A Meteor in Mérida

December 14, 2009

One of the most well known debates in science is over what caused the extinction of the dinosaurs. At the time of the extinction about 65 million years ago, dinosaurs weren’t the only creatures to perish: scientists estimate that over 70% of all life on earth came to an end. Explanations for the extinction were for many years provided by two competing theories: One; that the global affects of either increased volcanism, or two; the effects of a large object impact created conditions too harsh for most life on earth.

The Chicxulub Crater
In 1978, a geophysicist working for Petroleos Mexicanos (PEMEX, the Mexican state-owned oil company) discovered a huge underwater “arc” with its ends pointing south, in the Caribbean Sea off the Yucatan. When the geophysicist compared this finding with an earlier survey of the Yucatan that had been made in the 1960s he found another arc, but this one was on the Yucatan itself, and its ends pointed north. He matched up the two maps and found that the two arcs joined up in a neat circle, 180 kilometers (112 miles) wide, with its center at Puerto Chicxulub (Chicxulub), which is a small coastal village about an hour north of Mérida. This underground ‘circle’ was in fact the perimeter of a giant crater that had been formed millions of years earlier.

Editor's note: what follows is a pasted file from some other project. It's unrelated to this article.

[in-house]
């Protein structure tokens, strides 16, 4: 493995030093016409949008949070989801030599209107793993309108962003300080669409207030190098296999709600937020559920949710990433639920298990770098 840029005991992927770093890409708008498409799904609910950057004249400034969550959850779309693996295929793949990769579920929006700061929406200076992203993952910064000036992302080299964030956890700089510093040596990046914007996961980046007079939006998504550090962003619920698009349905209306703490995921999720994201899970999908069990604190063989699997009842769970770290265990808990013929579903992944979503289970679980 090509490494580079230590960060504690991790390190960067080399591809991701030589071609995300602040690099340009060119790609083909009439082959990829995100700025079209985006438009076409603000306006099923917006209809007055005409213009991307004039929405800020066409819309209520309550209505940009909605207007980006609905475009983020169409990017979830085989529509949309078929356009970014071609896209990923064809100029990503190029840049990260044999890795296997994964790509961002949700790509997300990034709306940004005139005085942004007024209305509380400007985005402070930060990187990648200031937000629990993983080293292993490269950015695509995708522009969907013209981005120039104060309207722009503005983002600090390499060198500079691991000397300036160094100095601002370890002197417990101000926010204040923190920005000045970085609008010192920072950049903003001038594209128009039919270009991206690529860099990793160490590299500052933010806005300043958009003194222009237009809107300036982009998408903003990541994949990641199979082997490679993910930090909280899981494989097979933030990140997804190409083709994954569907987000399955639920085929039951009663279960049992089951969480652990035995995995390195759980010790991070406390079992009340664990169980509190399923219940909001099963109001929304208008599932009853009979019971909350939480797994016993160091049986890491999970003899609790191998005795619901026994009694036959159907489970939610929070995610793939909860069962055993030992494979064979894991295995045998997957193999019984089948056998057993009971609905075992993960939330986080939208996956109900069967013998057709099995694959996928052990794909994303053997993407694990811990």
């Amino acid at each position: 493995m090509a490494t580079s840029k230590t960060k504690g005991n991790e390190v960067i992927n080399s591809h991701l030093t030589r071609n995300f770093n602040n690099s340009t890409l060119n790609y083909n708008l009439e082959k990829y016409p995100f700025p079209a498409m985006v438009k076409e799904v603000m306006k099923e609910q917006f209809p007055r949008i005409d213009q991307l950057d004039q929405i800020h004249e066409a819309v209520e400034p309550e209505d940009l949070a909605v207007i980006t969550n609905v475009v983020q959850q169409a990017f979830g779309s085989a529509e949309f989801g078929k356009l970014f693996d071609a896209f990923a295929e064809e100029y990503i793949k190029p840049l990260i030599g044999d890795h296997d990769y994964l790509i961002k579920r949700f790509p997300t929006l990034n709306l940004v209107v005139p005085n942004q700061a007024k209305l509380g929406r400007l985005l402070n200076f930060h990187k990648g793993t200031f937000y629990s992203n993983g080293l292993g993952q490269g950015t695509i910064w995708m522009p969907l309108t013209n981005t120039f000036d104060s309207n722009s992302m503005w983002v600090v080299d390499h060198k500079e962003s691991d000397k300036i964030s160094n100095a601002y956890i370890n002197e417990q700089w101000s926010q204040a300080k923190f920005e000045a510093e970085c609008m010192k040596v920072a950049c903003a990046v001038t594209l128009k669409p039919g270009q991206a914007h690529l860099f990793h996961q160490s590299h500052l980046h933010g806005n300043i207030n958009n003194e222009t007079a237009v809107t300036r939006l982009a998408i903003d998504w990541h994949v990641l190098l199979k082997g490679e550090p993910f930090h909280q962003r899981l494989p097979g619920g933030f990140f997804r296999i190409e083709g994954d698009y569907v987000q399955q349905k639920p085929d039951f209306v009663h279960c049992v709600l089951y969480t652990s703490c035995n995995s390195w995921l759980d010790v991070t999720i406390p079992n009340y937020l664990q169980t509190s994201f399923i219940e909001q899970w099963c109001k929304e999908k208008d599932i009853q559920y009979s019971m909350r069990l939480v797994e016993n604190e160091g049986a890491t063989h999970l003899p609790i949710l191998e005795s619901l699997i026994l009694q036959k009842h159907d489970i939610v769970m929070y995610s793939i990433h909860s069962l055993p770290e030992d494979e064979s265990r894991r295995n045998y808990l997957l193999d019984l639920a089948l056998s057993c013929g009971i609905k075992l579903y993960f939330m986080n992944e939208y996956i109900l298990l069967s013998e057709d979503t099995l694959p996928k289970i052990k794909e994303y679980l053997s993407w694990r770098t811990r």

Travelers to Merida will get to explore Cenotes, part of the remnant geological formations leftover from the Chicxulub impact crater.

See the full story here: http://www.casalabarenda.com/nationalgeographic.html

Chicxulub Crater

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